Tuesday, November 20, 2012

SLCs - Students Lead, We Succeed!

Thank you to 5th grade blogger, Evie. Her post, "We Lead and We Succeed" was the inspiration for the title of this post.

Who Owns the Conference?
Every fall and every spring, a letter goes home to parents with the schedule for parent-teacher conferences. A line at the bottom reads, "Please remember that students should not be present at conferences."
Every single time I read this I think, "This is really missing the point."
If our goals are to empower students and focus on individual learning, doesn't it make sense that students should be present when the important adults in their lives meet to talk about their learning, their growth, their goals?

I was excited when, in the course of writing professional development plans with teachers, 5th grade teacher Shelly Zavon expressed an interest in focusing her PD on a student-centered answer to Alan November's question, "Who Owns the Learning?" Shelly is already using several of November's "Digital Learning Farm" models and ideas in her classroom, so we decided to delve into something new by exploring student-led conferences.

(I should say that in the 1990's, when I taught in San Francisco public schools, student-led conferences were a fairly common practice. Our challenge was often getting anyone to show up for the conference. So, I have been surprised by the resistance I've encountered when I've suggested that students belong at the conference table.)

We began by reading and researching- looking for models, examples, and stories. Shelly, Silvia and I created a collaborative Pinterest board to share our finds.  Everything we discovered from the field was positive and reinforced that this was the right direction for a school dedicated to nurturing a culture of reflection and growth.

As far as preparing the students, Shelly found a model she liked and made time for the students to reflect. She asked the other teachers to write goals for each student, and the students used those goals as part of their own goal-setting. I was basically there to watch and learn, to support and champion the process.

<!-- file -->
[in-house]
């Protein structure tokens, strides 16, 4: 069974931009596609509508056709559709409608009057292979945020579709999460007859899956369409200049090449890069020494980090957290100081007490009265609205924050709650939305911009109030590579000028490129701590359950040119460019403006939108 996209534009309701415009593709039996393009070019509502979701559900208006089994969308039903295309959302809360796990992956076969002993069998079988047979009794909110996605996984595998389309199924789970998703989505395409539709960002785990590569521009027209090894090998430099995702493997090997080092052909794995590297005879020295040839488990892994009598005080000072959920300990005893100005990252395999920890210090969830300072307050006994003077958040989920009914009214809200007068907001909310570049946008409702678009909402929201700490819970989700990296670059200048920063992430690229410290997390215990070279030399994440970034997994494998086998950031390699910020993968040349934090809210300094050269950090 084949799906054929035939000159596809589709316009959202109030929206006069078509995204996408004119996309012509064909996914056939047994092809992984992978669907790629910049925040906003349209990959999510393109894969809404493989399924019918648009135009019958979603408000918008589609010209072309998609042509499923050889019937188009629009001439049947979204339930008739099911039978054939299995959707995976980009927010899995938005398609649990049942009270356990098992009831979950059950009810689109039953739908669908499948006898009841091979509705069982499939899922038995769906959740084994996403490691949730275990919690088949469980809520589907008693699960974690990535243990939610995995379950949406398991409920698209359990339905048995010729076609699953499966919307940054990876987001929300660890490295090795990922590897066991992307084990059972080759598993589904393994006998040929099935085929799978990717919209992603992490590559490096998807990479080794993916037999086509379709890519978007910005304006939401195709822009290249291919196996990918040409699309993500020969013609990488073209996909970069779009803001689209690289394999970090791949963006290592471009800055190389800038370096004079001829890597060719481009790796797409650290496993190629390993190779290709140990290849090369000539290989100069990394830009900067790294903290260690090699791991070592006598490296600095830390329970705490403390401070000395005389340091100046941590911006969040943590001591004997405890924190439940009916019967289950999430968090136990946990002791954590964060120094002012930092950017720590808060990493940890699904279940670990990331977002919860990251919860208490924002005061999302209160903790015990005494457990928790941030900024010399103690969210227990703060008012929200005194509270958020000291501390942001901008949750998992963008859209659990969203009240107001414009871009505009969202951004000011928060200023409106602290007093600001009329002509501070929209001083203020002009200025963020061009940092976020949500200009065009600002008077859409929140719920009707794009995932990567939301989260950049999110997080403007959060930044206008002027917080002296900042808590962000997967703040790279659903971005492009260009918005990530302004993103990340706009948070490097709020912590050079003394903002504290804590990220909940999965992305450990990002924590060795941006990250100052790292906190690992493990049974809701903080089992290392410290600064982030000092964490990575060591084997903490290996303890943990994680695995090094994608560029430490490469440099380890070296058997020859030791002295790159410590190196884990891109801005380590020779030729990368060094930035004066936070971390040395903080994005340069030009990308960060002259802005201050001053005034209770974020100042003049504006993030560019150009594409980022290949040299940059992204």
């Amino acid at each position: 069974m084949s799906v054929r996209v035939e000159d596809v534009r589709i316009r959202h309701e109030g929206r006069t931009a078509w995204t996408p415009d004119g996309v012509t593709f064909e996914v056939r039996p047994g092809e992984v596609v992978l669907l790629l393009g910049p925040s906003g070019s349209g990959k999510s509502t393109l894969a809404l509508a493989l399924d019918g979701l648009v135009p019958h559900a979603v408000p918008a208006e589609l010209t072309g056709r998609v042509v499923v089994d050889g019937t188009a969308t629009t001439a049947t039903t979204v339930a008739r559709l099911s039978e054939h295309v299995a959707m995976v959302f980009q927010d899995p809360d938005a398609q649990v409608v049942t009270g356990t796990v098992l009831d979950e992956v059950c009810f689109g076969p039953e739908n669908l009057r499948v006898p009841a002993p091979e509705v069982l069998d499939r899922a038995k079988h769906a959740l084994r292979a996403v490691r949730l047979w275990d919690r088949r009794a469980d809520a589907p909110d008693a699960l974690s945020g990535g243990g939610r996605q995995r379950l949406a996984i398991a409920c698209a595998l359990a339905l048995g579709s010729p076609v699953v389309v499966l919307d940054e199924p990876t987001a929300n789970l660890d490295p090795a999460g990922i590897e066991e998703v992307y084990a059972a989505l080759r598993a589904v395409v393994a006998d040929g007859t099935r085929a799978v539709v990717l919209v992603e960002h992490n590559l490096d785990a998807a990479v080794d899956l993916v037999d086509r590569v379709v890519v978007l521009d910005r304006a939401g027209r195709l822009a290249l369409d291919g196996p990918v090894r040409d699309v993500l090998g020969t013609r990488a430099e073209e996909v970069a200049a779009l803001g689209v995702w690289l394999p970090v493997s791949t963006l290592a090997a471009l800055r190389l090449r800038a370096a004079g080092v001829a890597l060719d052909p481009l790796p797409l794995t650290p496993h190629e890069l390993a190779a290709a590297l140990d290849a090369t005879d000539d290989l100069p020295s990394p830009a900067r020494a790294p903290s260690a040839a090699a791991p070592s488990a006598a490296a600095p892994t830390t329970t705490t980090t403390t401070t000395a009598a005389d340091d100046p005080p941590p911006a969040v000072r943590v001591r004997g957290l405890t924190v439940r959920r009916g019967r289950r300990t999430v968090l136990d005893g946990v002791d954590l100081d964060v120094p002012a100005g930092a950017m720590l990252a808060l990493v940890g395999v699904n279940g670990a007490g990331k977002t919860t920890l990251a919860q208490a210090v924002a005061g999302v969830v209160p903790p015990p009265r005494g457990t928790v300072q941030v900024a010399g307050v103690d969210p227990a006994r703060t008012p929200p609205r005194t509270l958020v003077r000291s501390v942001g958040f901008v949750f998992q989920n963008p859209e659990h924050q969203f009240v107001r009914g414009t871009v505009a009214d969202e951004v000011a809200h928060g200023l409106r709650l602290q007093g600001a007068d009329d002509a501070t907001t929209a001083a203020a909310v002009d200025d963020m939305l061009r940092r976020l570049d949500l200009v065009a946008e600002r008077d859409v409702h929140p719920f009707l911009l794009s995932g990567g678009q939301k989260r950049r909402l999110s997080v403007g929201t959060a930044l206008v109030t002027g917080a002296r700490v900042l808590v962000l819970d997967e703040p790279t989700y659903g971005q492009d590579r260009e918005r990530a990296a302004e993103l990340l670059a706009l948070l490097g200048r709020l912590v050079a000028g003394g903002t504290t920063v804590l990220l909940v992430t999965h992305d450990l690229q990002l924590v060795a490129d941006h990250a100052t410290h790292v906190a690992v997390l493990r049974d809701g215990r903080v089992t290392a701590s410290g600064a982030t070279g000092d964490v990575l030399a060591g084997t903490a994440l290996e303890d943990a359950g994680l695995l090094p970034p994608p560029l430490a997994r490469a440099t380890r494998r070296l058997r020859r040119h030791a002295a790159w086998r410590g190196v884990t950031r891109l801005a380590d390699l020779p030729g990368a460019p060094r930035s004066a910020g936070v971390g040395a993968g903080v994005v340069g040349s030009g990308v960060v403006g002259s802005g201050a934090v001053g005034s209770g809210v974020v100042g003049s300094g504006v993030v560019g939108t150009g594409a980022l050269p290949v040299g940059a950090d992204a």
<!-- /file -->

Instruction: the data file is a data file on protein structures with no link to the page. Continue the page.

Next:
Is Pushback Inevitable & Even Necessary?

One thing that was interesting and is worth noting is that we had a "moment" of expressed negativity from the students just as we were beginning the most focused part of the preparation. Seemingly out of nowhere students told us they were "against" the student-led model. What they expressed was anxiety, lack of confidence and a discomfort with change. They were overly worried about "bad grades." They didn't really want to come to school (for only 20 minutes) on a day off! One honest student admitted, "Sometimes I tell my parents and my teachers different things; I don't really want to have to talk to them together."

We also heard uncertainty from parents and others. What if there was something that shouldn't be expressed in front of a child? What if the conference was needed to begin a "difficult conversation?" Although I usually am quick to question myself, in this case I remained unwavering in my belief that students belong at the "conference table."
We decided to make the SLC's optional. If a parent really wanted the traditional parent-teacher conference, they could forego the student-led. However, each student would still participate in the reflection and preparation. We offered to parents that they were welcome to schedule another meeting with the teacher at a later date if they felt that it was necessary. In the end, every parent participated in the SLCs and what we heard from parents and students was overwhelmingly positive.
The video really says more than I ever could. Please watch it!

Student-Led Conferences from Andrea Hernandez on Vimeo.

What's Next?